For most executives, in that five-to-ten year horizon, they say, "Give me a break. Things are just too uncertain. I couldn't
possibly have a clear view of that." You need a clear view, but not a detailed view. You need to have a very high-level sense
of what the market's going to look like, and what your business is going to need to look like.
The other time horizon is six to 12 months. And the real challenge for executives there is to figure out what the two or three
operating initiatives are that are going to have the greatest impact in accelerating our movement towards that longer-term
destination. And be very focused on making sure those two to three initiatives have adequate resources and are moving as rapidly
And at the same time, figuring out what the organizational bottlenecks are that are preventing you from moving even faster,
and determining what you can do in a six-to-12 month timeframe, very tactical, very near term, to break down those bottlenecks
and move even more quickly.
And then, learning by continually moving back and forth between these two time horizons; so, what are you learning in the
six-to-12 month initiatives that refine your view of the longer-term destination, and how do you use that longer-term destination
to focus your near-term initiatives to have even more impact?
With pharma these days, it's split—away from the middle, and toward the short and the long would be even more important.
If it's taking you a dozen years to develop a new product and if the Medicare initiative threatens to completely transform
the economic structure of the industry within about five or ten years, it's tough to make that kind of mid-sized plan.
Right. And my sense is the reaction to uncertainty for many companies is to kind of spread their bets even more broadly. And
hedge their bets, if you will.
While it's certainly an understandable approach, it's often a very dysfunctional approach, in the sense that it breeds complacency.
If you've got a lot of bets, first of all, you don't have any real sense of urgency about any of those bets. If one of them
starts to unravel, the attitude is, "Well, not to worry, we've got a lot of other bets." So there's no real sense of, "I've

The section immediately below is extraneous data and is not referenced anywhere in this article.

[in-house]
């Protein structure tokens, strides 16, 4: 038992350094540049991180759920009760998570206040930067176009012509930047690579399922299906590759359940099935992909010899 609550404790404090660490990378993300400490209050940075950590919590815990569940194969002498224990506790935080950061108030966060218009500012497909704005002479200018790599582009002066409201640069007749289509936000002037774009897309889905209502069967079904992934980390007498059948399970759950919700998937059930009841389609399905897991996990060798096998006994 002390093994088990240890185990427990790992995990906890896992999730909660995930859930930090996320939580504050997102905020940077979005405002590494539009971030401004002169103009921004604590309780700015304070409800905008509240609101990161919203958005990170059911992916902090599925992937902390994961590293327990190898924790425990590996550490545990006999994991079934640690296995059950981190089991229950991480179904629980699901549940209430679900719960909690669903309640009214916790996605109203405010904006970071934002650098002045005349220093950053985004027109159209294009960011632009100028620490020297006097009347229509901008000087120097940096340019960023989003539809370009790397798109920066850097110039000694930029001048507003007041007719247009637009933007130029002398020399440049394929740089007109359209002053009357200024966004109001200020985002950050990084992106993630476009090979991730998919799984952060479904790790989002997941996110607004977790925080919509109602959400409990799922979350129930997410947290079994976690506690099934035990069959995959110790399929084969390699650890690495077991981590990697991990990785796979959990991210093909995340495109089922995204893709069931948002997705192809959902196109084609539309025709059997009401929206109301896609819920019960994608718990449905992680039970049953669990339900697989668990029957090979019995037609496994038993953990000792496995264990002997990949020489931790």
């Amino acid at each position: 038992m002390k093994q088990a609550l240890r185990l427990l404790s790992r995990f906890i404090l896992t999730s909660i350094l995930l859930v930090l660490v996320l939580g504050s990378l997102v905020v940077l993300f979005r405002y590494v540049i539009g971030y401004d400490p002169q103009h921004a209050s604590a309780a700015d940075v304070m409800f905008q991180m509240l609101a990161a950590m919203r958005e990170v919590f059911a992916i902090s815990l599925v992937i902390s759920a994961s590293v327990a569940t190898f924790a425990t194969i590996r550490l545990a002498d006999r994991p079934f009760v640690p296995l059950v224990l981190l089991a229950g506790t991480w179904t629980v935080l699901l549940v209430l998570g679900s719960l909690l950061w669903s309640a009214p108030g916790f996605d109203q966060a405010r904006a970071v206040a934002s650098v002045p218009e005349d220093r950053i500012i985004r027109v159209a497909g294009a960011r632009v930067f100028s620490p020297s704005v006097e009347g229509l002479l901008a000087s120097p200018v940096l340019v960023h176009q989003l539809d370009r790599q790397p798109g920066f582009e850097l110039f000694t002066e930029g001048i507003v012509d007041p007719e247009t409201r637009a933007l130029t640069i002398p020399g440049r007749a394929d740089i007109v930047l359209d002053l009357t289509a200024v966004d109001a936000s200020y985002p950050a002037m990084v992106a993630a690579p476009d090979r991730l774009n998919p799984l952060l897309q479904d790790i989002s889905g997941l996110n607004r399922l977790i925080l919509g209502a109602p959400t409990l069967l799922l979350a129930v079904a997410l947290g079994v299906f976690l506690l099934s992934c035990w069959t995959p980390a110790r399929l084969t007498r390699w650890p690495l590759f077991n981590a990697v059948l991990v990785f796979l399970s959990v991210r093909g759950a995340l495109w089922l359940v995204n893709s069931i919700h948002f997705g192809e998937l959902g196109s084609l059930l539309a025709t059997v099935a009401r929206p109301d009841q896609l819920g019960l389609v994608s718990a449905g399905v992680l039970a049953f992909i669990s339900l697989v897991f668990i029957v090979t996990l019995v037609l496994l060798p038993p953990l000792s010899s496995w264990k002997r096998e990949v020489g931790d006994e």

got to make this one work." And you're spreading your resources very thin. And often the company doesn't have critical mass
against any of these bets, so they're doomed to be unsuccessful, because you haven't really focused and doubled down on bets
that are really going to have an impact.
What else should pharmaceutical executives be thinking about?
It's particularly important to embrace some of the newer technology that allows companies to move to more rapid incremental
innovation, both around process and product. In particular, we see a lot of potential in new IT architectures. There's a new
generation of architectures under the label of service-oriented architecture, which allows companies to create much more flexible
connections across applications and across databases than has been feasible in the past.
One of the things that's particularly attractive about this technology is that it doesn't require companies to rip out their
existing applications or databases. In fact, it starts with the assumption that you've got a pretty heterogeneous set of applications
that need to be connected. This is particularly important because if you're trying to connect into business partners' applications,
unless you're a huge company, you can't force your business partners to rip out their applications either. These service-oriented
architectures give companies a lot more flexibility in connecting applications.